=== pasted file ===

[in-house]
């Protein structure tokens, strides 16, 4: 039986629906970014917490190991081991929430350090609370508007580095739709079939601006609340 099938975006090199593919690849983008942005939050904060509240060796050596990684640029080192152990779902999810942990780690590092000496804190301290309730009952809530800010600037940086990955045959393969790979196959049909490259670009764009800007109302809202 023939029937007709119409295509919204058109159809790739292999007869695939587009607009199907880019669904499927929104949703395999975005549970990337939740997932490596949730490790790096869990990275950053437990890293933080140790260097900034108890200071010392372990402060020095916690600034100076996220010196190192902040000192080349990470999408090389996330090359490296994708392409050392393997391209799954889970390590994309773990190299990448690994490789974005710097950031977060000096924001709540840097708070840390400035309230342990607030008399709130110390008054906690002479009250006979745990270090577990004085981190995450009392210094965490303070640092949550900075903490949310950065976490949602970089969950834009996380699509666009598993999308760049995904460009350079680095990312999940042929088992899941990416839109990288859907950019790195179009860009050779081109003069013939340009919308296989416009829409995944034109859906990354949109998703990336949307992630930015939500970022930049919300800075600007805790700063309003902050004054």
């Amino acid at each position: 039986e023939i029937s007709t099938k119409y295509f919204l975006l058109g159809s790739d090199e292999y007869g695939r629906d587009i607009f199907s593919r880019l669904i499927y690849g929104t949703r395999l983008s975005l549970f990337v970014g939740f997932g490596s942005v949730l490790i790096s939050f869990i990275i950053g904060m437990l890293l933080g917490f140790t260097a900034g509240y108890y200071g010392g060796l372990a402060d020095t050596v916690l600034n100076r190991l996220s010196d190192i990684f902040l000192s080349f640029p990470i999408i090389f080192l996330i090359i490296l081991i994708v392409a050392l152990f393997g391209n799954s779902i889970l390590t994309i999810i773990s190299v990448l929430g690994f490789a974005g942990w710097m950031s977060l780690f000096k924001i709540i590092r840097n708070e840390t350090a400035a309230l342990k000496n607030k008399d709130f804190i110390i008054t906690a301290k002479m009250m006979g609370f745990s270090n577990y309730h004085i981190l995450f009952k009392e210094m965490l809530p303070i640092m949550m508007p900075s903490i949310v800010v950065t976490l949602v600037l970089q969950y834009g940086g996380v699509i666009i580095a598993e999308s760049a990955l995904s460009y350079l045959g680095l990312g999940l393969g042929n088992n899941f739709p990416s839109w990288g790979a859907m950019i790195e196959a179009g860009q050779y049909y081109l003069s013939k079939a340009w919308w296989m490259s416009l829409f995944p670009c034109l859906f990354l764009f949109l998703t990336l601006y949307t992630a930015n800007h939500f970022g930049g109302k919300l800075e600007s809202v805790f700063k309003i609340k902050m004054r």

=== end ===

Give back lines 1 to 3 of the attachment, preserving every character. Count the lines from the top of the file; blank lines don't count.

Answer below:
[in-house]
């Protein structure tokens, strides 16, 4: 039986629906970014917490190991081991929430350090609370508007580095739709079939601006609340 099938975006090199593919690849983008942005939050904060509240060796050596990684640029080192152990779902999810942990780690590092000496804190301290309730009952809530800010600037940086990955045959393969790979196959049909490259670009764009800007109302809202 023939029937007709119409295509919204058109159809790739292999007869695939587009607009199907880019669904499927929104949703395999975005549970990337939740997932490596949730490790790096869990990275950053437990890293933080140790260097900034108890200071010392372990402060020095916690600034100076996220010196190192902040000192080349990470999408090389996330090359490296994708392409050392393997391209799954889970390590994309773990190299990448690994490789974005710097950031977060000096924001709540840097708070840390400035309230342990607030008399709130110390008054906690002479009250006979745990270090577990004085981190995450009392210094965490303070640092949550900075903490949310950065976490949602970089969950834009996380699509666009598993999308760049995904460009350079680095990312999940042929088992899941990416839109990288859907950019790195179009860009050779081109003069013939340009919308296989416009829409995944034109859906990354949109998703990336949307992630930015939500970022930049919300800075600007805790700063309003902050004054």
């Amino acid at each position: 039986e023939i029937s007709t099938k119409y295509f919204l975006l058109g159809s790739d090199e292999y007869g695939r629906d587009i607009f199907s593919r880019l669904i499927y690849g929104t949703r395999l983008s975005l549970f990337v970014g939740f997932g490596s942005v949730l490790i790096s939050f869990i990275i950053g904060m437990l890293l933080g917490f140790t260097a900034g509240y108890y200071g010392g060796l372990a402060d020095t050596v916690l600034n100076r190991l996220s010196d190192i990684f902040l000192s080349f640029p990470i999408i090389f080192l996330i090359i490296l081991i994708v392409a050392l152990f393997g391209n799954s779902i889970l390590t994309i999810i773990s190299v990448l929430g690994f490789a974005g942990w710097m950031s977060l780690f000096k924001i709540i590092r840097n708070e840390t350090a400035a309230l342990k000496n607030k008399d709130f804190i110390i008054t906690a301290k002479m009250m006979g609370f745990s270090n577990y309730h004085i981190l995450f009952k009392e210094m965490l809530p303070i640092m949550m508007p900075s903490i949310v800010v950065t976490l949602v600037l970089q969950y834009g940086g996380v699509i666009i580095a598993e999308s760049a990955l995904s460009y350079l045959g680095l990312g999940l393969g042929n088992n899941f739709p990416s839109w990288g790979a859907m950019i790195e196959a179009g860009q050779y049909y081109l003069s013939k079939a340009w919308w296989m490259s416009l829409f995944p670009c034109l859906f990354l764009f949109l998703t990336l601006y949307t992630a930015n800007h939500f970022g930049g109302k919300l800075e600007s809202v805790f700063k309003i609340k902050m004054r």